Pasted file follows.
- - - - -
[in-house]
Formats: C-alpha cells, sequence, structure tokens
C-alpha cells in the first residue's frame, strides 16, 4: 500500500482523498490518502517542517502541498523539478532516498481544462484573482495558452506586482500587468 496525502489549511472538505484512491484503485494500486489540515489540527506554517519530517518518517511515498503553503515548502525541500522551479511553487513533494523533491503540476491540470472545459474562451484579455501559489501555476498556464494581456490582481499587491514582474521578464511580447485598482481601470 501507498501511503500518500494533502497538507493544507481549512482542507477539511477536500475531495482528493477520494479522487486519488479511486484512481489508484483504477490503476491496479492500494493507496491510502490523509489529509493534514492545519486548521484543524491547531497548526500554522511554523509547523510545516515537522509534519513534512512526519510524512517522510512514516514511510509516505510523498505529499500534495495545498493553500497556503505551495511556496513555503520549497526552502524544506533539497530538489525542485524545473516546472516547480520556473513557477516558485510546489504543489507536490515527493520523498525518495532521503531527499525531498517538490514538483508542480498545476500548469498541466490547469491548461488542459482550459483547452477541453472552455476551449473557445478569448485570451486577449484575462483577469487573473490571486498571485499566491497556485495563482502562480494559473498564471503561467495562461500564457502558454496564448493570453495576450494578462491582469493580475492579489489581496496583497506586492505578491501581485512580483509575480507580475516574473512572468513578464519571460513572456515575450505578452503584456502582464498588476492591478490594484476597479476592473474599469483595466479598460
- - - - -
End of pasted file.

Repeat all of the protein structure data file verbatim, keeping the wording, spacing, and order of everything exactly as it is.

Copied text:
[in-house]
Formats: C-alpha cells, sequence, structure tokens
C-alpha cells in the first residue's frame, strides 16, 4: 500500500482523498490518502517542517502541498523539478532516498481544462484573482495558452506586482500587468 496525502489549511472538505484512491484503485494500486489540515489540527506554517519530517518518517511515498503553503515548502525541500522551479511553487513533494523533491503540476491540470472545459474562451484579455501559489501555476498556464494581456490582481499587491514582474521578464511580447485598482481601470 501507498501511503500518500494533502497538507493544507481549512482542507477539511477536500475531495482528493477520494479522487486519488479511486484512481489508484483504477490503476491496479492500494493507496491510502490523509489529509493534514492545519486548521484543524491547531497548526500554522511554523509547523510545516515537522509534519513534512512526519510524512517522510512514516514511510509516505510523498505529499500534495495545498493553500497556503505551495511556496513555503520549497526552502524544506533539497530538489525542485524545473516546472516547480520556473513557477516558485510546489504543489507536490515527493520523498525518495532521503531527499525531498517538490514538483508542480498545476500548469498541466490547469491548461488542459482550459483547452477541453472552455476551449473557445478569448485570451486577449484575462483577469487573473490571486498571485499566491497556485495563482502562480494559473498564471503561467495562461500564457502558454496564448493570453495576450494578462491582469493580475492579489489581496496583497506586492505578491501581485512580483509575480507580475516574473512572468513578464519571460513572456515575450505578452503584456502582464498588476492591478490594484476597479476592473474599469483595466479598460